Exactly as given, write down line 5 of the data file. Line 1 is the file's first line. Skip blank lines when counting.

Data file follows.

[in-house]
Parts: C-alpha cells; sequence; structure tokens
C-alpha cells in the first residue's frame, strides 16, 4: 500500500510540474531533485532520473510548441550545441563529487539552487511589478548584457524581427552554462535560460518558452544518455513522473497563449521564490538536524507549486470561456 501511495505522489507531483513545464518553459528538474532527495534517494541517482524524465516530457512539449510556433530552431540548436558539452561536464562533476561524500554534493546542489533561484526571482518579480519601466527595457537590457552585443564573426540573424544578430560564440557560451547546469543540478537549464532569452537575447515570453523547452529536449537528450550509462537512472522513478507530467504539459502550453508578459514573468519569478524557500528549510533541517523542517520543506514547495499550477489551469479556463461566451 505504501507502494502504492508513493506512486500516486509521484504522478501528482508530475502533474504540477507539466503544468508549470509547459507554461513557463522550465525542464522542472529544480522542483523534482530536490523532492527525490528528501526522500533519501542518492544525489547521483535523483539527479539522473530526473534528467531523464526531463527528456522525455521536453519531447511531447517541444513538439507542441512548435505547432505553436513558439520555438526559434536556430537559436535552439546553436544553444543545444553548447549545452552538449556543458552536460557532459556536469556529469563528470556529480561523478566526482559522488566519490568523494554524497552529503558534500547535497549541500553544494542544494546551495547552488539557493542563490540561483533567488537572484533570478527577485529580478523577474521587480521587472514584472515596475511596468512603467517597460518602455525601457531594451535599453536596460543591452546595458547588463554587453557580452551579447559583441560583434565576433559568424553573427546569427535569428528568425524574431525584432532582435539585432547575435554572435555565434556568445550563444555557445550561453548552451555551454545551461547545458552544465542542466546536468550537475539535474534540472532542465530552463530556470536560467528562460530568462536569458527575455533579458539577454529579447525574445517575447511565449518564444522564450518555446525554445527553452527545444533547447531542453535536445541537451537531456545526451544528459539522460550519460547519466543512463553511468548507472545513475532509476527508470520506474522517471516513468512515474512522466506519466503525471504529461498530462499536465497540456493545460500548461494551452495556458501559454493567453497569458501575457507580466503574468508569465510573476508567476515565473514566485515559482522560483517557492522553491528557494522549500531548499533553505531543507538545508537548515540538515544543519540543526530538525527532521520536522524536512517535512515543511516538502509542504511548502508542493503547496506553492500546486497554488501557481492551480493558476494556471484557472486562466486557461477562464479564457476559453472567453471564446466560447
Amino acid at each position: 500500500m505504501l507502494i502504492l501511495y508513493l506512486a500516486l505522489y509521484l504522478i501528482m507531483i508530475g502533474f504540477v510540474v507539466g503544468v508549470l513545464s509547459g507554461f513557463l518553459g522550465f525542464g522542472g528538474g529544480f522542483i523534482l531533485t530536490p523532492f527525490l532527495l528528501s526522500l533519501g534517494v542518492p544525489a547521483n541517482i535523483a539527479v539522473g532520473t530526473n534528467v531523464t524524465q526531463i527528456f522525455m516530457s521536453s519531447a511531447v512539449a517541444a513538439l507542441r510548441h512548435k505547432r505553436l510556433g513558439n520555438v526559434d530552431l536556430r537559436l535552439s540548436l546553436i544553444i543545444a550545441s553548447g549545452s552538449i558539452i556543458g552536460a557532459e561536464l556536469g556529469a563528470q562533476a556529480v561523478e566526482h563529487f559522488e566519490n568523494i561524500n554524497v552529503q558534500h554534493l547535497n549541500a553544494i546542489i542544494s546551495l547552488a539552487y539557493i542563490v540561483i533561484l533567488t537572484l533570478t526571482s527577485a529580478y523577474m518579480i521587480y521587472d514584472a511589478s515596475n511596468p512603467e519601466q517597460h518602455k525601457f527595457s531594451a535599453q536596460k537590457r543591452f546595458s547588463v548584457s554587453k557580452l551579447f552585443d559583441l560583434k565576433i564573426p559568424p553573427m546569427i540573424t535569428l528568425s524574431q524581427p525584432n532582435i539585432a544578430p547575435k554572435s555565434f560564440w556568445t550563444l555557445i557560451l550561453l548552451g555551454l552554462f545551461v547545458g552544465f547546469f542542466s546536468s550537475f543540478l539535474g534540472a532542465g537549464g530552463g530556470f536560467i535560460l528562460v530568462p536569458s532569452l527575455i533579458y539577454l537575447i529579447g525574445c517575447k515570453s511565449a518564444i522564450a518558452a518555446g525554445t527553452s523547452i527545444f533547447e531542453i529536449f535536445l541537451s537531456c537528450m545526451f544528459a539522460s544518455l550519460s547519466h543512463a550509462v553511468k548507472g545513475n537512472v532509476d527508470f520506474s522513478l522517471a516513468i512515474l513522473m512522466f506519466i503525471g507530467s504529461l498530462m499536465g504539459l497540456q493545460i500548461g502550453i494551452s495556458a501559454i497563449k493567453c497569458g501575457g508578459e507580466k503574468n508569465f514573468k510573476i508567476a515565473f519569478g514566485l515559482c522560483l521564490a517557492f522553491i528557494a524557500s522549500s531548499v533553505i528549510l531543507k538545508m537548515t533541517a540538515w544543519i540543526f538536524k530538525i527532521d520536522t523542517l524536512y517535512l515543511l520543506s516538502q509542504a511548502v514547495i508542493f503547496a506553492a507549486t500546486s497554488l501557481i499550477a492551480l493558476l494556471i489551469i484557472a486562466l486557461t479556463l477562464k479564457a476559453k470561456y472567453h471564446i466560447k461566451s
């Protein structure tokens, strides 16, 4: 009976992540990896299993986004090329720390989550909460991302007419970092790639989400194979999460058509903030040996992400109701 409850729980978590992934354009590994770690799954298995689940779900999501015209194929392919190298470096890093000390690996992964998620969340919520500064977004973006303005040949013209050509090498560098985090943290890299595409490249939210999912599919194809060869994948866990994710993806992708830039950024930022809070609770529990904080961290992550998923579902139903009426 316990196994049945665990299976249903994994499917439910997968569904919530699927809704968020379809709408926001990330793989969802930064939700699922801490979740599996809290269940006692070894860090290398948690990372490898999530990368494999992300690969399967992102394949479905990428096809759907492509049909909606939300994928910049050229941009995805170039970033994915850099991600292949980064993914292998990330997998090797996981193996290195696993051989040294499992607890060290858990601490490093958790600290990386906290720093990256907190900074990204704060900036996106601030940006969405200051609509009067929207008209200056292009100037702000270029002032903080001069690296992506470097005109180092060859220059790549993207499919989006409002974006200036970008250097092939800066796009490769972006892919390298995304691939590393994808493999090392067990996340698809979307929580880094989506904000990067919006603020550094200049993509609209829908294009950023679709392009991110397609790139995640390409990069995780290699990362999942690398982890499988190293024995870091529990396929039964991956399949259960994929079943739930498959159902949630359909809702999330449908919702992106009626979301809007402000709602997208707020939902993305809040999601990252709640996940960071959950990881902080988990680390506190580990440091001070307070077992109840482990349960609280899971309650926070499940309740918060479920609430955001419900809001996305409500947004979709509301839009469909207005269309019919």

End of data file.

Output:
């Protein structure tokens, strides 16, 4: 009976992540990896299993986004090329720390989550909460991302007419970092790639989400194979999460058509903030040996992400109701 409850729980978590992934354009590994770690799954298995689940779900999501015209194929392919190298470096890093000390690996992964998620969340919520500064977004973006303005040949013209050509090498560098985090943290890299595409490249939210999912599919194809060869994948866990994710993806992708830039950024930022809070609770529990904080961290992550998923579902139903009426 316990196994049945665990299976249903994994499917439910997968569904919530699927809704968020379809709408926001990330793989969802930064939700699922801490979740599996809290269940006692070894860090290398948690990372490898999530990368494999992300690969399967992102394949479905990428096809759907492509049909909606939300994928910049050229941009995805170039970033994915850099991600292949980064993914292998990330997998090797996981193996290195696993051989040294499992607890060290858990601490490093958790600290990386906290720093990256907190900074990204704060900036996106601030940006969405200051609509009067929207008209200056292009100037702000270029002032903080001069690296992506470097005109180092060859220059790549993207499919989006409002974006200036970008250097092939800066796009490769972006892919390298995304691939590393994808493999090392067990996340698809979307929580880094989506904000990067919006603020550094200049993509609209829908294009950023679709392009991110397609790139995640390409990069995780290699990362999942690398982890499988190293024995870091529990396929039964991956399949259960994929079943739930498959159902949630359909809702999330449908919702992106009626979301809007402000709602997208707020939902993305809040999601990252709640996940960071959950990881902080988990680390506190580990440091001070307070077992109840482990349960609280899971309650926070499940309740918060479920609430955001419900809001996305409500947004979709509301839009469909207005269309019919």